Real estate prices in Stanislaus County continued to hold steady last month at $140,000 for the median-priced home, industry research firm MDA DataQuick reported Thursday.
It's the seventh time in the past nine months that prices have been stuck at that level. The lack of change may be disheartening to some, but others see it as a welcome sign of stability.
Although there was no change from February to March, the median price last month was up 3.7 percent from the previous year. While not a big jump, it's an improvement over the steady and dramatic declines in home values since the market peaked in late 2005 at $396,000.
Merced County also showed signs of improvement. The median price there was $115,250, up slightly from the previous month and up 9.8 percent from March 2009. San Joaquin County's median home price in March improved by $5,000 from the previous month to $165,000. That's an increase of 7.1 percent from March 2009.
Sign Up and Save
Get six months of free digital access to the Merced Sun-Star
The median home price in California increased 14 percent last month from March 2009, its highest year-over-year increase in more than four years, MDA DataQuick also reported. The median for the state rose to $255,000 from $223,000 in March 2009. Last month's median was up about 2 percent from $249,000 in February.
Lorraine Cardoza, an agent with PMZ Real Estate, said she's glad to see the year-to-year improvement in the median price in Stanislaus County, even if it's less than 4 percent.
"I remember when we had a normal market, whatever that is, and we were happy with a 4 percent annual increase," said Cardoza, who's been with PMZ since 1997. "I think it's a good thing."
She also thinks the March numbers in Stanislaus and other counties suggest the Northern San Joaquin Valley's real estate market will continue to improve as the traditional spring sales season shifts into gear.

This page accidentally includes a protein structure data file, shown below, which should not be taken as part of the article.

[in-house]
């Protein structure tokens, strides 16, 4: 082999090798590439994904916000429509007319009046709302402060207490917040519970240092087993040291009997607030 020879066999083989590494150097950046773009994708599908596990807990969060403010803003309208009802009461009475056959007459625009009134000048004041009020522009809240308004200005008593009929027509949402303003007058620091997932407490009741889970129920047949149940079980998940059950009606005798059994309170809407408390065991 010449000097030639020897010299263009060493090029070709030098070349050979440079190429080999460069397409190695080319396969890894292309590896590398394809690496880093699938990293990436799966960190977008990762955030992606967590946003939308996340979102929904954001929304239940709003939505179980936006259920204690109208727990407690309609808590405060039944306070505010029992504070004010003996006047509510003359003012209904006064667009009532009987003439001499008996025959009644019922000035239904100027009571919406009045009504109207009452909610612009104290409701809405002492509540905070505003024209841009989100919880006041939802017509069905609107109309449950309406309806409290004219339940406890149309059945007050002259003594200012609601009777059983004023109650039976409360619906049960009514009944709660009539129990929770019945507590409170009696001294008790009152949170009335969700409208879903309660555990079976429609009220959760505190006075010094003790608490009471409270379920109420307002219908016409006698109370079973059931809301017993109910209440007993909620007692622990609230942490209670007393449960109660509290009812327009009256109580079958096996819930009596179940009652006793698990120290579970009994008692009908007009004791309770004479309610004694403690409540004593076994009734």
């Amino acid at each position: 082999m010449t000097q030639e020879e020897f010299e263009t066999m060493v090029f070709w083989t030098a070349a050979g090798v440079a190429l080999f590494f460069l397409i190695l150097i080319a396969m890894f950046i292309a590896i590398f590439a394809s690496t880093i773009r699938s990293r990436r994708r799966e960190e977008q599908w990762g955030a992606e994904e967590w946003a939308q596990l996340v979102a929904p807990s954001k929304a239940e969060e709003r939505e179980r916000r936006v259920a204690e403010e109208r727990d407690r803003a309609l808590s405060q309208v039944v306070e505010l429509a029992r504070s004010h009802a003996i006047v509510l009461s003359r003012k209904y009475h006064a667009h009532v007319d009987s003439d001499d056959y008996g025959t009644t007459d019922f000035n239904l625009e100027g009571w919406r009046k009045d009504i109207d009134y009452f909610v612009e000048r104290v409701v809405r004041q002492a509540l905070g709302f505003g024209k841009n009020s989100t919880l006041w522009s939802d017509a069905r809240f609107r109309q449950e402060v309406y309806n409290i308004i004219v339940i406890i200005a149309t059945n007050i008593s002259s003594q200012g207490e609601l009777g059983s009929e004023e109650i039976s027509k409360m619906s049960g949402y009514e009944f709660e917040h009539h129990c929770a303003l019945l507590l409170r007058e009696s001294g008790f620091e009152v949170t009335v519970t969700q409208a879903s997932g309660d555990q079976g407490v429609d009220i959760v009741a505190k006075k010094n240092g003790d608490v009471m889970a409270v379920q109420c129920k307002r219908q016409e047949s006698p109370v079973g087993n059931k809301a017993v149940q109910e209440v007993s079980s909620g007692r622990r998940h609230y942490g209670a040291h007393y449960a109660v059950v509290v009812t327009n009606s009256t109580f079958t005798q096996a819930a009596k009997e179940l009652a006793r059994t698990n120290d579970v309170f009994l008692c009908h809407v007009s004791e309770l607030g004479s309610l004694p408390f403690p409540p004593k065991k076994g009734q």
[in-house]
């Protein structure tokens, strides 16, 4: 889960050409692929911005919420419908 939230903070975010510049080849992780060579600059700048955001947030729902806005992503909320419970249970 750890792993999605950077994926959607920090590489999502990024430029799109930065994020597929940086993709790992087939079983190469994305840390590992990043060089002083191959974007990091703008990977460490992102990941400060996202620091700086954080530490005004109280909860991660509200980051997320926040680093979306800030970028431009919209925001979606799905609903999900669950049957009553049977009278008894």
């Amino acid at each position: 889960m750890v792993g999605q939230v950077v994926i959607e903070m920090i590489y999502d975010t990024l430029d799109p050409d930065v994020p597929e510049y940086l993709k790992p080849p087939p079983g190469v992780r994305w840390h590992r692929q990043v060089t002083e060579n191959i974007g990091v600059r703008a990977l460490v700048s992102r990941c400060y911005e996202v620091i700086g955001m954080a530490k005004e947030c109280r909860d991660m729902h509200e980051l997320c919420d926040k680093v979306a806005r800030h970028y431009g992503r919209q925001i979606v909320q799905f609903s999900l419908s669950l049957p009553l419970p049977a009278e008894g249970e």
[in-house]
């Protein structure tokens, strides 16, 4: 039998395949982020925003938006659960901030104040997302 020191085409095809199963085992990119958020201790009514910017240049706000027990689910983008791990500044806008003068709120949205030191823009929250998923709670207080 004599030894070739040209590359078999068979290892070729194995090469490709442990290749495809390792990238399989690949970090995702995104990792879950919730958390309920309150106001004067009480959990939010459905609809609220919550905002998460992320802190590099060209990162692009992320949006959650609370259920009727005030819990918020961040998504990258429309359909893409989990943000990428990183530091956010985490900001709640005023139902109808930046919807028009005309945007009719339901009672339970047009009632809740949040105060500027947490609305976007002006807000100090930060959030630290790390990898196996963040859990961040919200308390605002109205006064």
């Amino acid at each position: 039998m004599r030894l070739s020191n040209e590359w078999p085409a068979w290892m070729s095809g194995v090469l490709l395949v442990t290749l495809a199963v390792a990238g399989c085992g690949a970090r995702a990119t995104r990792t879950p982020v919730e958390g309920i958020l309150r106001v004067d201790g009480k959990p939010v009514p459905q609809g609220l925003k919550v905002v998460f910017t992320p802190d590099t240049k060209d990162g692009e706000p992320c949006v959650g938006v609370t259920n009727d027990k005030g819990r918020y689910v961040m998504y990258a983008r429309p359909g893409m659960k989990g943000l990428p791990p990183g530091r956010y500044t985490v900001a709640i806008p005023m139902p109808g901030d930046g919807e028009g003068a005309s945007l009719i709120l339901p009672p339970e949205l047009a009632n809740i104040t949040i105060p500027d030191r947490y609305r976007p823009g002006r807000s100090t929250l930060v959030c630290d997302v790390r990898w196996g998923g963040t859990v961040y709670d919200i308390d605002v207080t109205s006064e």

The wild card in this, Cardoza said, is bank-owned properties. She said banks aren't releasing as many of those homes for sale as they once were, so there's lots of demand for them when they do come on the market. "That helps to hold up prices," she said.
Sales in Stanislaus were up from 537 in February to 772 in March, but down 17.3 percent from March of 2009. The sales numbers were similar for San Joaquin County. Merced didn't fare as well, with sales declining from February to March and dropping a stunning 46.7 percent from March 2009.
Statewide, DataQuick found, nearly 37,300 homes were sold in March, up almost 33 percent from February, and foreclosures made up nearly 41 percent of all resales last month — their lowest level since November 2009.
Cardoza said many agents just don't know how many homes the banks are still holding onto. When one of them sells, it often sets the price in that neighborhood. She said that can be tough on people with homes to sell who don't want to lower their prices to match bank-owned properties.
Even if a seller holds out for a higher price and gets it, Cardoza said, appraisals — which take into account what's sold in a neighborhood — often come in lower than expected. "We've all seen deals go sideways, every which way, because of it," she said.
DataQuick President John Walsh also had a cautious note:
"A variety of data indicate prices in many communities have more or less flattened out or risen modestly, while they remain soft in others."
Walsh said the future stability of the state's housing market would depend heavily on the strengthening of the broader economy, which faces several risks.
"Government housing stimulus is fading, and there are threats from higher mortgage rates, more distressed properties hitting the market and continued job losses," he said.
Bee City Editor David W. Hill can be reached at email@example.com or 578-2336.